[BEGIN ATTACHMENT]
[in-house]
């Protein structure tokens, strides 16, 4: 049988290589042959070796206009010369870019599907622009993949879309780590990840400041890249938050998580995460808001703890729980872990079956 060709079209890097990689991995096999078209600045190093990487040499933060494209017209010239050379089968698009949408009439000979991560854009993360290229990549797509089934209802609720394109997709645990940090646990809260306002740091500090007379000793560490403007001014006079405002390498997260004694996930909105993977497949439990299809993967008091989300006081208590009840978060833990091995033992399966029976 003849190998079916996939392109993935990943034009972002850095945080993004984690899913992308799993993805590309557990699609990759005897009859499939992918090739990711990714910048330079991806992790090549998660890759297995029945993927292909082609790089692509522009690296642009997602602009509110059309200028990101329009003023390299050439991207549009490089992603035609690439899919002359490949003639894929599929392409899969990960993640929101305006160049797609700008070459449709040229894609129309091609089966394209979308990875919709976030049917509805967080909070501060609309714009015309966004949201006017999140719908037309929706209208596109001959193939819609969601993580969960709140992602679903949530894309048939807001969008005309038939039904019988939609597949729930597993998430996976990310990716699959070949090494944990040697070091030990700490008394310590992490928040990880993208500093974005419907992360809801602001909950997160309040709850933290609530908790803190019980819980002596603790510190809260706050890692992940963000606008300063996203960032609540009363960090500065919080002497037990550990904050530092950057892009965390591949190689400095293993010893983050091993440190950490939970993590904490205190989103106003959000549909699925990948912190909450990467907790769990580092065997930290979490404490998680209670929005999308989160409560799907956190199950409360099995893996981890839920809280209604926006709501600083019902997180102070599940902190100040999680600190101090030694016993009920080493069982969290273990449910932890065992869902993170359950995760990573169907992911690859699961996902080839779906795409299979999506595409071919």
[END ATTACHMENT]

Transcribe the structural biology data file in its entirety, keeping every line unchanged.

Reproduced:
[in-house]
């Protein structure tokens, strides 16, 4: 049988290589042959070796206009010369870019599907622009993949879309780590990840400041890249938050998580995460808001703890729980872990079956 060709079209890097990689991995096999078209600045190093990487040499933060494209017209010239050379089968698009949408009439000979991560854009993360290229990549797509089934209802609720394109997709645990940090646990809260306002740091500090007379000793560490403007001014006079405002390498997260004694996930909105993977497949439990299809993967008091989300006081208590009840978060833990091995033992399966029976 003849190998079916996939392109993935990943034009972002850095945080993004984690899913992308799993993805590309557990699609990759005897009859499939992918090739990711990714910048330079991806992790090549998660890759297995029945993927292909082609790089692509522009690296642009997602602009509110059309200028990101329009003023390299050439991207549009490089992603035609690439899919002359490949003639894929599929392409899969990960993640929101305006160049797609700008070459449709040229894609129309091609089966394209979308990875919709976030049917509805967080909070501060609309714009015309966004949201006017999140719908037309929706209208596109001959193939819609969601993580969960709140992602679903949530894309048939807001969008005309038939039904019988939609597949729930597993998430996976990310990716699959070949090494944990040697070091030990700490008394310590992490928040990880993208500093974005419907992360809801602001909950997160309040709850933290609530908790803190019980819980002596603790510190809260706050890692992940963000606008300063996203960032609540009363960090500065919080002497037990550990904050530092950057892009965390591949190689400095293993010893983050091993440190950490939970993590904490205190989103106003959000549909699925990948912190909450990467907790769990580092065997930290979490404490998680209670929005999308989160409560799907956190199950409360099995893996981890839920809280209604926006709501600083019902997180102070599940902190100040999680600190101090030694016993009920080493069982969290273990449910932890065992869902993170359950995760990573169907992911690859699961996902080839779906795409299979999506595409071919």